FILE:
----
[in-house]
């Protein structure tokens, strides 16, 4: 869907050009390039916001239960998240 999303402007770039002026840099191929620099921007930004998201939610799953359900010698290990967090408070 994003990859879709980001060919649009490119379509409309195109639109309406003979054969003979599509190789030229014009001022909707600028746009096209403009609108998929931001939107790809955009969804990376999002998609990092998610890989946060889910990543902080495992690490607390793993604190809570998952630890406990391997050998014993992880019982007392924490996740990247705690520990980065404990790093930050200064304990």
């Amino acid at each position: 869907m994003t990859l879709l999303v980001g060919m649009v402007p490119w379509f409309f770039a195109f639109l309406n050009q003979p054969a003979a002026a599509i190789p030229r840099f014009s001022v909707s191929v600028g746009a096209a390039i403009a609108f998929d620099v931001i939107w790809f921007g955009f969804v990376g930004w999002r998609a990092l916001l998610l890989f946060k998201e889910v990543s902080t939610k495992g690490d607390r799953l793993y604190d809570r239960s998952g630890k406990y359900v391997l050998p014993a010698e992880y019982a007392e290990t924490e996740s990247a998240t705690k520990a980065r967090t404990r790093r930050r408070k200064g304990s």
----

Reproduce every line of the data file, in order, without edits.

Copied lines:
[in-house]
């Protein structure tokens, strides 16, 4: 869907050009390039916001239960998240 999303402007770039002026840099191929620099921007930004998201939610799953359900010698290990967090408070 994003990859879709980001060919649009490119379509409309195109639109309406003979054969003979599509190789030229014009001022909707600028746009096209403009609108998929931001939107790809955009969804990376999002998609990092998610890989946060889910990543902080495992690490607390793993604190809570998952630890406990391997050998014993992880019982007392924490996740990247705690520990980065404990790093930050200064304990």
């Amino acid at each position: 869907m994003t990859l879709l999303v980001g060919m649009v402007p490119w379509f409309f770039a195109f639109l309406n050009q003979p054969a003979a002026a599509i190789p030229r840099f014009s001022v909707s191929v600028g746009a096209a390039i403009a609108f998929d620099v931001i939107w790809f921007g955009f969804v990376g930004w999002r998609a990092l916001l998610l890989f946060k998201e889910v990543s902080t939610k495992g690490d607390r799953l793993y604190d809570r239960s998952g630890k406990y359900v391997l050998p014993a010698e992880y019982a007392e290990t924490e996740s990247a998240t705690k520990a980065r967090t404990r790093r930050r408070k200064g304990s």